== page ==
A header image from the bottom view that includes glass skyscraper facades, trees and a view into the sky.

Green-building–certificates at a glance

Gaining certification for a large number of our fund properties is an important part of our commitment to sustainability. This focus on sustainability in the building sector is based on a comprehensive approach to the property life cycle using environmentally friendly technologies while ensuring profitability at all times.

In this context, property sustainability certificates allow compliance with sustainability criteria to be measured and compared in accordance with nationally established and internationally recognised certification systems.

These include the three best known and most widely used systems for end-to-end building assessment: BREEAM (Building Research Establishment Environmental Assessment Method), LEED® (Leadership in Energy and Environmental Design) and the German Sustainable Building Council (DGNB) . The French sustainability certificate HQE (Haute Qualité Environnementale), which is also based on a comprehensive ESG building assessment, has now become known outside France as well. In addition, the topic of health and well-being is gaining in significance. WELL certification enables properties to be designed and optimised so that they create a healthy and comfortable environment for people who spend time in them.

A building is referred to as green if it is planned, constructed, modernised and/or operated using sustainability as a guiding principle. Building certification is a tool that has become established worldwide for rating sustainable construction and improvements to existing buildings.

Green Building Certification Systems

In a time when using resources sustainably, reducing CO2 emissions and paying attention to health and well-being are more important than ever, certifications are becoming increasingly significant. In recent years, various certification systems for sustainable buildings have been developed on the basis of the three pillars of sustainability: the environment, the economy and society. The range of assessment criteria used in these systems provides a form of guidance.

Around the world, there is a large number of certification systems with a wide range of approaches and objectives.

Selection of different certification systems

  • Australia: Nabers, Green Star
  • Brazil: AQUA, LEED® Brasil
  • China: GBAS
  • Germany: DGNB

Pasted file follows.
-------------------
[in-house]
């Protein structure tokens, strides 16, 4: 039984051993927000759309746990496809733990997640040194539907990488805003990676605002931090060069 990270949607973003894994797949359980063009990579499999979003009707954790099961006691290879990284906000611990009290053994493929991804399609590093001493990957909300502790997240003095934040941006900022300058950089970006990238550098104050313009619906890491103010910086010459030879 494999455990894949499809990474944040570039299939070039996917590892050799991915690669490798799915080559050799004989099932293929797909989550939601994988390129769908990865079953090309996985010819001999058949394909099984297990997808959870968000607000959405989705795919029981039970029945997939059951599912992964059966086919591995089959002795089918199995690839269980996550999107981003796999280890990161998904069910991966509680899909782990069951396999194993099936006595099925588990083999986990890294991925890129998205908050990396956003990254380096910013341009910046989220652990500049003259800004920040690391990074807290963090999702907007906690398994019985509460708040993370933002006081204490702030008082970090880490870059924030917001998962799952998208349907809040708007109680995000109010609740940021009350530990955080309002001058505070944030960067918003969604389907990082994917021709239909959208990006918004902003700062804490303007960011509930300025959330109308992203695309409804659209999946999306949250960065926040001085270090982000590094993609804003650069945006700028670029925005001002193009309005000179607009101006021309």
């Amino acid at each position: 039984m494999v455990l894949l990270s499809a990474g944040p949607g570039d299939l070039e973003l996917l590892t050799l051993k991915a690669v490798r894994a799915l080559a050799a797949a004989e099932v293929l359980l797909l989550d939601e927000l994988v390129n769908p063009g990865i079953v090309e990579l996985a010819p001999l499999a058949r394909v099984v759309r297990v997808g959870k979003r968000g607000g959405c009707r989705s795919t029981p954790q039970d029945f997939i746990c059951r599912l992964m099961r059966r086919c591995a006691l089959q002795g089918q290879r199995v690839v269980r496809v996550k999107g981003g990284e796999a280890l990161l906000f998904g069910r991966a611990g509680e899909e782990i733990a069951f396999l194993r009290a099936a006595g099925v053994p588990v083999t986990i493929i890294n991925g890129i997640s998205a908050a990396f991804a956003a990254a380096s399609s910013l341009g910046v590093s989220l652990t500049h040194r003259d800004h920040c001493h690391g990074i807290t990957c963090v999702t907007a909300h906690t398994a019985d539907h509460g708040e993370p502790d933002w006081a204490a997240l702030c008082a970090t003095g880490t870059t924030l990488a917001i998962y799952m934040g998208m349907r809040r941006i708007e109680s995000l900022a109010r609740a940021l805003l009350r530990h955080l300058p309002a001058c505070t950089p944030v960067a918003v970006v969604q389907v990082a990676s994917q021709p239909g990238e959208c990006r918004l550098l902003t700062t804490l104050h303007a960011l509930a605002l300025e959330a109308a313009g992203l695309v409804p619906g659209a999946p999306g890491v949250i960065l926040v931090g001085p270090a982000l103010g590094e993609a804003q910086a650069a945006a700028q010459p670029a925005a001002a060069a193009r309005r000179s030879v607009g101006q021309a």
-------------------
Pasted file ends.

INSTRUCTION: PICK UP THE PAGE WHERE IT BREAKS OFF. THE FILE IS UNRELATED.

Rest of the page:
• Finland: PromisE
  • France: HQE
  • United Kingdom: BREEAM® UK
  • Hong Kong: HK-BEAM
  • India: LEED® India, TerriGriha
  • Italy: Protocollo Itaca
  • Canada: LEED® Canada, Green Globes
  • Malaysia: GBI Malaysia
  • Mexico: LEED® Mexico
  • Netherlands: BREEAM® NL
  • New Zealand: Green Star NZ
  • Austria: ÖGNB – TQB (TQB since 1998; ÖGNB since 2009); klima:aktiv (since 2005, Federal Ministry for Climate Action, Environment, Energy, Mobility, Innovation and Technology); DGNB, since 2009 – adapted by ÖGNI
  • Philippines: BERDE, PHILGBC
  • Portugal: Lider A
  • Switzerland: Minergie
  • Singapore: Green Mark
  • Spain: VERDE
  • South Africa: Green Star SA
  • United States: LEED®, Green Globes
The Edge in Amsterdam, with a sunset coloured in blue, red and orange. Both the interior and exterior of the building are illuminated.

Excellence in sustainability: The Edge, BREEAM Outstanding.
Deka Immobilien’s portfolio includes The Edge – one of the most sustainable office buildings in the world.

Similarities and differences

BREEAM, LEED® and DGNB are the main sustainability certification systems in Europe. The evaluation is based on a variety of criteria that assess the sustainability performance of buildings in a structured manner. The HQE sustainability certificate was launched in France in 2005. As a result, HQE certifications are mainly awarded there. These building certification systems are based on an end-to-end assessment of sustainability performance. To reflect the changing legal framework, the most recent updates focused more strongly on life cycle, resilience and climate neutrality. Economic aspects also play a major role in the DGNB’s evaluation, and an attestation of conformity with the EU Taxonomy can also be obtained at the same time as the certification. The EU Taxonomy generally forms part of all widely used certification systems in Europe.

The WELL Building Standard, which has been awarded since 2014, focuses primarily on the health and well-being of users. Other certification systems dedicated to specific topics have emerged in recent years, such as WiredScore, which assesses a building’s digital connectivity, or net-zero carbon certifications, to name two examples.

The certification systems relevant to the European market are compared below.

Logo for DGNB showing an infinite loop.

The German Sustainable Building Council (DGNB) has been certifying sustainable construction in Germany since 2009.